Domino’s Pizza locations in New York and Connecticut have been hit with a class action alleging wage violations against Domino’s and twenty-eight franchises. The franchise operator, identified in the complaint as Robert Cookston, is one of New York’s largest Domino’s franchise operators.
The Complaint filed in Manhattan federal court alleges that assistant store managers and customer service representatives at Domino’s locations throughout New York and Connecticut were systematically denied overtime wages, spread of hours pay, were required to work off-the-clock, and management retained their gratuities. Riad Kucher, who worked as both an assistant store manager and a customer service representative at five of the named locations, also alleges that he was unlawfully terminated after complaining about not receiving his paycheck for five weeks. The lawsuit alleges that Domino’s franchise operators are still violating the wage and hour laws despite increased scrutiny by the New York State Attorney General’s office and several federal class action lawsuits that together have resulted in nearly $3,000,000 in settlement monies paid by Domino’s franchisees. The wage theft lawsuit seeks to hold franchisor Domino’s jointly responsible for the wage and hour violations of the franchisees.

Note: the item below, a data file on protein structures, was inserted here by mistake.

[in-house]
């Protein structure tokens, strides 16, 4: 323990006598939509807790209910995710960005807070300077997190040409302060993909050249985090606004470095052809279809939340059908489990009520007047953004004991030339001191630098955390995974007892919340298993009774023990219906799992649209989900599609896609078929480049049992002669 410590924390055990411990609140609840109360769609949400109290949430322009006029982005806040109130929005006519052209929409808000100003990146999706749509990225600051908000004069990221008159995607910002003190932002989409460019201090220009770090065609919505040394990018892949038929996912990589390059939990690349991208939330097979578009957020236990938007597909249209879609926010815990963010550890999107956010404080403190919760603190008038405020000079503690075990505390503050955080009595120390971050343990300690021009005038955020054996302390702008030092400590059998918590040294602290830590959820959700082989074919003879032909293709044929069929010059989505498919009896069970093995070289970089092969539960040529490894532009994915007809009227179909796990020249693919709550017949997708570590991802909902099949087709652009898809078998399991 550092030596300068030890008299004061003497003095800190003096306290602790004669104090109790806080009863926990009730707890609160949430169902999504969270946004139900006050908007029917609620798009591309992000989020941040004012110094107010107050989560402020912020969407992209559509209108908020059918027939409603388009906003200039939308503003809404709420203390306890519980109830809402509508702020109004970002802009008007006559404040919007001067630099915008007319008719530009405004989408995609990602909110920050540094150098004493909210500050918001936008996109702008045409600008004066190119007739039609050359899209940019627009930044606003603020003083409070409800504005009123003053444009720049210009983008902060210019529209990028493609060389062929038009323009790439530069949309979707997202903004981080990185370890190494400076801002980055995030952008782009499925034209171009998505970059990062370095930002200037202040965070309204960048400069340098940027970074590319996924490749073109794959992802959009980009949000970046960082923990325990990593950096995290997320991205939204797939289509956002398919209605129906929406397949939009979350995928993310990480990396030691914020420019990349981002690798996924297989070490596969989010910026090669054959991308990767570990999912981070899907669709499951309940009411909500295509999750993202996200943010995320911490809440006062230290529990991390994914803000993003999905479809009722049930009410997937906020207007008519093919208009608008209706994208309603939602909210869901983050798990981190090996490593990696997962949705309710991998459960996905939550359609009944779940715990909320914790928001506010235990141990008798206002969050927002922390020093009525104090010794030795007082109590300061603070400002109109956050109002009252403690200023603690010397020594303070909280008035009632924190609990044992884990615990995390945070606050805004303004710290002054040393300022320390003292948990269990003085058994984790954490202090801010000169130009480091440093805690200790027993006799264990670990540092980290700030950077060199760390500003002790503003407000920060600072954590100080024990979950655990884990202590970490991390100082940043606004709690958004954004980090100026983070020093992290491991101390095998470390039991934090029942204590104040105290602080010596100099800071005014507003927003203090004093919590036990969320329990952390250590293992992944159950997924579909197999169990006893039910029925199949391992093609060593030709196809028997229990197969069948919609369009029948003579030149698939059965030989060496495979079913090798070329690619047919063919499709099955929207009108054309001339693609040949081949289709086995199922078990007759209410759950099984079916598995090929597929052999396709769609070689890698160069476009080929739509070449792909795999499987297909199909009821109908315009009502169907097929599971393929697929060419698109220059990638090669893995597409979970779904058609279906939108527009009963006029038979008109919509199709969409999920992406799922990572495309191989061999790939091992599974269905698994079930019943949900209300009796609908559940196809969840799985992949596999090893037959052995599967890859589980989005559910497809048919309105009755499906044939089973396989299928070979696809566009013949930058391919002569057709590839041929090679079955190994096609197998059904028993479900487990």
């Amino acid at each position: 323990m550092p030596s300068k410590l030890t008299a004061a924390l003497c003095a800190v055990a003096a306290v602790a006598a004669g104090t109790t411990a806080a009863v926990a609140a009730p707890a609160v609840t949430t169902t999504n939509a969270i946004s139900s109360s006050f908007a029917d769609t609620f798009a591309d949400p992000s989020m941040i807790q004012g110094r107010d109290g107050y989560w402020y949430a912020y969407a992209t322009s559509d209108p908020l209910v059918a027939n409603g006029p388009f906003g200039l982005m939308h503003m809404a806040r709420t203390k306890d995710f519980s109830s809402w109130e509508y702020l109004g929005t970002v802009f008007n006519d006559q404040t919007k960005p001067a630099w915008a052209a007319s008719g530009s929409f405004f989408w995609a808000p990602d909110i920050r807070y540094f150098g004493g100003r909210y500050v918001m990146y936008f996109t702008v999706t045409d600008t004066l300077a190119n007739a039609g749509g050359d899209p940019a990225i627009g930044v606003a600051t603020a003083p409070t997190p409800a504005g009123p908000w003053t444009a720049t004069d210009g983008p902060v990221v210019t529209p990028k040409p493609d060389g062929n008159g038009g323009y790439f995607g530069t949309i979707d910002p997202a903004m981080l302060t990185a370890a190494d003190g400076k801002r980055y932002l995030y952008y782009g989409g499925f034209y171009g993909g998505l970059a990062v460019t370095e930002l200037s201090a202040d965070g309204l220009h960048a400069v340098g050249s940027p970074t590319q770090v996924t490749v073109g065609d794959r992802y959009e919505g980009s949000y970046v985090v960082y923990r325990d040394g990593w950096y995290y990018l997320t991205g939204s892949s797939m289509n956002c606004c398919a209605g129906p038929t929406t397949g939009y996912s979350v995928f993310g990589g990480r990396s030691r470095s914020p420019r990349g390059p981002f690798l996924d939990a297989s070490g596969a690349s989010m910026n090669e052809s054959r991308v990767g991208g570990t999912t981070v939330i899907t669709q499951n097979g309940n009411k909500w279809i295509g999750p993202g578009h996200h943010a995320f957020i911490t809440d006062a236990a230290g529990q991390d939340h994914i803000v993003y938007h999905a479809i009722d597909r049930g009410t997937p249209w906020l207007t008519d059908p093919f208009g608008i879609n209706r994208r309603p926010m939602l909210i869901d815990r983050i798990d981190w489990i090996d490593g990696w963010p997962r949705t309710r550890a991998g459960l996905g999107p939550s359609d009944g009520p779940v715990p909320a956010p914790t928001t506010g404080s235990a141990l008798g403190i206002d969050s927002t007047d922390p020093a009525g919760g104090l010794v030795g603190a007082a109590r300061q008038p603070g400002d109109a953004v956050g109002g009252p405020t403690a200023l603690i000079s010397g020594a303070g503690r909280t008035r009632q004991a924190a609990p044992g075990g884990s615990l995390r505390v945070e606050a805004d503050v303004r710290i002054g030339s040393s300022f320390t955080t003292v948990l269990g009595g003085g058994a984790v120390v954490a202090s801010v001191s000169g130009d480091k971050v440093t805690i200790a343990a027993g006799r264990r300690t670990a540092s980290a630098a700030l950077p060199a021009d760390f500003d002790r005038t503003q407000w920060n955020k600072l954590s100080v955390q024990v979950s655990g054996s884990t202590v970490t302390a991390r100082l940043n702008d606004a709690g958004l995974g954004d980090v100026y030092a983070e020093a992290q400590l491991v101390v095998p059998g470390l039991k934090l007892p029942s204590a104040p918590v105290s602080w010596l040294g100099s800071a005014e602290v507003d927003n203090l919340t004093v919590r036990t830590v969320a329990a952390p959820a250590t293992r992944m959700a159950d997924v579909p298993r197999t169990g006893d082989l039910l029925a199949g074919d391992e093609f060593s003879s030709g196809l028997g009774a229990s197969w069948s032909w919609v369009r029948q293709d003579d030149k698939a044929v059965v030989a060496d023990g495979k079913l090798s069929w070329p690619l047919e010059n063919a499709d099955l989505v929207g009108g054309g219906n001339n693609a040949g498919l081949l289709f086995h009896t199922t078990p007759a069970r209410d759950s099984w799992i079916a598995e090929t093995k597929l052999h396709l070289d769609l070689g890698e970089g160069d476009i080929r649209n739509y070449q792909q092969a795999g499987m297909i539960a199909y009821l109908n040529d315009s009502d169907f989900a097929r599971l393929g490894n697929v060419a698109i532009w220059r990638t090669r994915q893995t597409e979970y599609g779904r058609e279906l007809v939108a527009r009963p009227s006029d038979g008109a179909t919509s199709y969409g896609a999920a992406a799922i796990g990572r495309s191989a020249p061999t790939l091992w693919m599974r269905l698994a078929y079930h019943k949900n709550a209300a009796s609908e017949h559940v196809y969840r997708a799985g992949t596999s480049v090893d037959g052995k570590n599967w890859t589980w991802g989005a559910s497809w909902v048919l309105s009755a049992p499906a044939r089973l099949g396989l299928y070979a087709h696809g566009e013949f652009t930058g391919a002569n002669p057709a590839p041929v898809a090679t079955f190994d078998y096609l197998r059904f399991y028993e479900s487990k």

In April 2015, New York State Attorney General Eric Schneiderman stated, “In the past two years, the owners of over fifty New York Domino’s franchise locations have admitted to violations of some of the most basic labor law protections – an appalling record of ongoing disregard for workers’ rights. Franchisors like Domino’s need to step up to the plate and fix this problem.” The Complaint alleges that franchisor Dominos controlled the work performed by workers at the franchise locations through routine inspections of the franchise locations, control of advertising, dictating employee uniforms, controlling inventory supply chains and menus, and employing an operation support team that instructs franchisees on “the creation and implementation of bookkeeping, accounting, inventory, and general operating procedures.” Domino’s allegedly also implemented a uniform proprietary point of sale system called PULSE, in no less than 99% of its franchised locations. The Complaint also alleges that franchisee workers are trained according to Domino’s policies and practices and franchisees send profit and loss statements, which include operating, and labor costs, and Domino’s has the right to audit the franchisees’ sales reports.